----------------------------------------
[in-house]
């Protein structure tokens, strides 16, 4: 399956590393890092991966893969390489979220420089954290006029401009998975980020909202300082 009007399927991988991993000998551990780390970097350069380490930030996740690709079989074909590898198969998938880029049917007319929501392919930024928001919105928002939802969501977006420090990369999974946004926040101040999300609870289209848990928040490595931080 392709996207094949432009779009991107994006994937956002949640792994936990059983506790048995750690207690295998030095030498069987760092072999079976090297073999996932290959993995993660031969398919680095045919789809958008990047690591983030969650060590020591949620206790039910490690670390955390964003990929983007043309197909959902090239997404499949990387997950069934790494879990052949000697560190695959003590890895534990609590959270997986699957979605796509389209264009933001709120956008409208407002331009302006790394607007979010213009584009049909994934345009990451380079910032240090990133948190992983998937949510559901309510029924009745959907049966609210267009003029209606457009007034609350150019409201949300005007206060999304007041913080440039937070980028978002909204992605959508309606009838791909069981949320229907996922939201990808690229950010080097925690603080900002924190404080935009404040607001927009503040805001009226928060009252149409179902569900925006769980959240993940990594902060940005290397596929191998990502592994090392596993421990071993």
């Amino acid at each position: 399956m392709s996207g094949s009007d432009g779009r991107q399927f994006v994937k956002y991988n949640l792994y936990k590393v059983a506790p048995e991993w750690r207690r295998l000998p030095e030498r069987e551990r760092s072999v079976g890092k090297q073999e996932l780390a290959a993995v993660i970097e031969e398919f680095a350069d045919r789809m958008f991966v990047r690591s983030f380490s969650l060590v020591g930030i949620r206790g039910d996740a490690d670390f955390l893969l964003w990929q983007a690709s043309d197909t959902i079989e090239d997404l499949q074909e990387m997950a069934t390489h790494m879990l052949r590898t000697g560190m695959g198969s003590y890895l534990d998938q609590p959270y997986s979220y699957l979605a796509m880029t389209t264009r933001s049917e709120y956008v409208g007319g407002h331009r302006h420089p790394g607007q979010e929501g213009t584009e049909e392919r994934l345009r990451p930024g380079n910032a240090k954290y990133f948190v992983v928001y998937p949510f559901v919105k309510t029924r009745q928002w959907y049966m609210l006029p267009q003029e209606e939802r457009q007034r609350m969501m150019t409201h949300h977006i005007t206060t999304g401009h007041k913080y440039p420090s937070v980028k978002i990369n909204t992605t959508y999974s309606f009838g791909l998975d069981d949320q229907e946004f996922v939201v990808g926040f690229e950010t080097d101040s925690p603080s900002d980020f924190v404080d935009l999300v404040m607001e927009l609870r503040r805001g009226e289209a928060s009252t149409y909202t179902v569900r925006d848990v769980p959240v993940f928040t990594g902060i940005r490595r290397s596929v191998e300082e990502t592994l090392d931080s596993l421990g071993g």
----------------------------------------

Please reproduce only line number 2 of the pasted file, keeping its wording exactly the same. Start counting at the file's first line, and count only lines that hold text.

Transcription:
């Protein structure tokens, strides 16, 4: 399956590393890092991966893969390489979220420089954290006029401009998975980020909202300082 009007399927991988991993000998551990780390970097350069380490930030996740690709079989074909590898198969998938880029049917007319929501392919930024928001919105928002939802969501977006420090990369999974946004926040101040999300609870289209848990928040490595931080 392709996207094949432009779009991107994006994937956002949640792994936990059983506790048995750690207690295998030095030498069987760092072999079976090297073999996932290959993995993660031969398919680095045919789809958008990047690591983030969650060590020591949620206790039910490690670390955390964003990929983007043309197909959902090239997404499949990387997950069934790494879990052949000697560190695959003590890895534990609590959270997986699957979605796509389209264009933001709120956008409208407002331009302006790394607007979010213009584009049909994934345009990451380079910032240090990133948190992983998937949510559901309510029924009745959907049966609210267009003029209606457009007034609350150019409201949300005007206060999304007041913080440039937070980028978002909204992605959508309606009838791909069981949320229907996922939201990808690229950010080097925690603080900002924190404080935009404040607001927009503040805001009226928060009252149409179902569900925006769980959240993940990594902060940005290397596929191998990502592994090392596993421990071993």